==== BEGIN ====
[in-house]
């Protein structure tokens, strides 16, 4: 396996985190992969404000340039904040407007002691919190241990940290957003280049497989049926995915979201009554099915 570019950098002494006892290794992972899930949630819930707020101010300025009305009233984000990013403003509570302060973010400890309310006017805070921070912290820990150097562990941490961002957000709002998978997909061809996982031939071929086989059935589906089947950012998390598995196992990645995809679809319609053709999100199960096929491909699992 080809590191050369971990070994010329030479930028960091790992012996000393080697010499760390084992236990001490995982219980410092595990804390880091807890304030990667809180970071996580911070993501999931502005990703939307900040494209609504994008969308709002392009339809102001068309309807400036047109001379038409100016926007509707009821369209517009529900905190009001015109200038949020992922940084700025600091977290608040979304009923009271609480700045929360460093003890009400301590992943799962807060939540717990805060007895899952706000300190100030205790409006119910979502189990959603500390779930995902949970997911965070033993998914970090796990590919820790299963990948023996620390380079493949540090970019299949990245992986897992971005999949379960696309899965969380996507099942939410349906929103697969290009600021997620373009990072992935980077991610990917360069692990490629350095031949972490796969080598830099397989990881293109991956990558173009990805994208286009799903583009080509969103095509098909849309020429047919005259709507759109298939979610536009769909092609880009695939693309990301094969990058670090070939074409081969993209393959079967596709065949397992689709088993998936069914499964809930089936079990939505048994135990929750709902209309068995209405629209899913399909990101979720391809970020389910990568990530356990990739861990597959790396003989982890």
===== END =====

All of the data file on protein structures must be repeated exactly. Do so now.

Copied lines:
[in-house]
């Protein structure tokens, strides 16, 4: 396996985190992969404000340039904040407007002691919190241990940290957003280049497989049926995915979201009554099915 570019950098002494006892290794992972899930949630819930707020101010300025009305009233984000990013403003509570302060973010400890309310006017805070921070912290820990150097562990941490961002957000709002998978997909061809996982031939071929086989059935589906089947950012998390598995196992990645995809679809319609053709999100199960096929491909699992 080809590191050369971990070994010329030479930028960091790992012996000393080697010499760390084992236990001490995982219980410092595990804390880091807890304030990667809180970071996580911070993501999931502005990703939307900040494209609504994008969308709002392009339809102001068309309807400036047109001379038409100016926007509707009821369209517009529900905190009001015109200038949020992922940084700025600091977290608040979304009923009271609480700045929360460093003890009400301590992943799962807060939540717990805060007895899952706000300190100030205790409006119910979502189990959603500390779930995902949970997911965070033993998914970090796990590919820790299963990948023996620390380079493949540090970019299949990245992986897992971005999949379960696309899965969380996507099942939410349906929103697969290009600021997620373009990072992935980077991610990917360069692990490629350095031949972490796969080598830099397989990881293109991956990558173009990805994208286009799903583009080509969103095509098909849309020429047919005259709507759109298939979610536009769909092609880009695939693309990301094969990058670090070939074409081969993209393959079967596709065949397992689709088993998936069914499964809930089936079990939505048994135990929750709902209309068995209405629209899913399909990101979720391809970020389910990568990530356990990739861990597959790396003989982890």